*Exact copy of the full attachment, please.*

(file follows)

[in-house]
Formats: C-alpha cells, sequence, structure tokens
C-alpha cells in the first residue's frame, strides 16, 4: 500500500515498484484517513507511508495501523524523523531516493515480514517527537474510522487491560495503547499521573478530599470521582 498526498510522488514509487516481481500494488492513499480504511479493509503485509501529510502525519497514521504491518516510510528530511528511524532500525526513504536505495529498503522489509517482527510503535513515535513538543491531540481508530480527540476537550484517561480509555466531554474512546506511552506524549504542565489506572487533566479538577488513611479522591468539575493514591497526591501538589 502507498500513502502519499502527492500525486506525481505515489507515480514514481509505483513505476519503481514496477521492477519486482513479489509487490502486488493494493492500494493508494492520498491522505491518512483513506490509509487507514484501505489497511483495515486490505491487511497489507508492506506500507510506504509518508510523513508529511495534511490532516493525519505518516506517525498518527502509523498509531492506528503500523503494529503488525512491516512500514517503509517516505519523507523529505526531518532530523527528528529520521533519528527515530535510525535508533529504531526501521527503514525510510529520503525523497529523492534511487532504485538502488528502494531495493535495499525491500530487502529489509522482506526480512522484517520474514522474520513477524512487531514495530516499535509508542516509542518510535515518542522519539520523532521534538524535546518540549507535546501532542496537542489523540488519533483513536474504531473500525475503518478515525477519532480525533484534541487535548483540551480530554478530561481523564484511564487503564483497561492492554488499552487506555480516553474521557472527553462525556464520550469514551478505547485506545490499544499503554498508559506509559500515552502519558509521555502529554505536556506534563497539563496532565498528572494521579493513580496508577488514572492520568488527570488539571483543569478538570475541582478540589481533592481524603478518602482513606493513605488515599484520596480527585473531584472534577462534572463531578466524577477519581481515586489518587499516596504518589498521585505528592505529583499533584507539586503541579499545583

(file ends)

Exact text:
[in-house]
Formats: C-alpha cells, sequence, structure tokens
C-alpha cells in the first residue's frame, strides 16, 4: 500500500515498484484517513507511508495501523524523523531516493515480514517527537474510522487491560495503547499521573478530599470521582 498526498510522488514509487516481481500494488492513499480504511479493509503485509501529510502525519497514521504491518516510510528530511528511524532500525526513504536505495529498503522489509517482527510503535513515535513538543491531540481508530480527540476537550484517561480509555466531554474512546506511552506524549504542565489506572487533566479538577488513611479522591468539575493514591497526591501538589 502507498500513502502519499502527492500525486506525481505515489507515480514514481509505483513505476519503481514496477521492477519486482513479489509487490502486488493494493492500494493508494492520498491522505491518512483513506490509509487507514484501505489497511483495515486490505491487511497489507508492506506500507510506504509518508510523513508529511495534511490532516493525519505518516506517525498518527502509523498509531492506528503500523503494529503488525512491516512500514517503509517516505519523507523529505526531518532530523527528528529520521533519528527515530535510525535508533529504531526501521527503514525510510529520503525523497529523492534511487532504485538502488528502494531495493535495499525491500530487502529489509522482506526480512522484517520474514522474520513477524512487531514495530516499535509508542516509542518510535515518542522519539520523532521534538524535546518540549507535546501532542496537542489523540488519533483513536474504531473500525475503518478515525477519532480525533484534541487535548483540551480530554478530561481523564484511564487503564483497561492492554488499552487506555480516553474521557472527553462525556464520550469514551478505547485506545490499544499503554498508559506509559500515552502519558509521555502529554505536556506534563497539563496532565498528572494521579493513580496508577488514572492520568488527570488539571483543569478538570475541582478540589481533592481524603478518602482513606493513605488515599484520596480527585473531584472534577462534572463531578466524577477519581481515586489518587499516596504518589498521585505528592505529583499533584507539586503541579499545583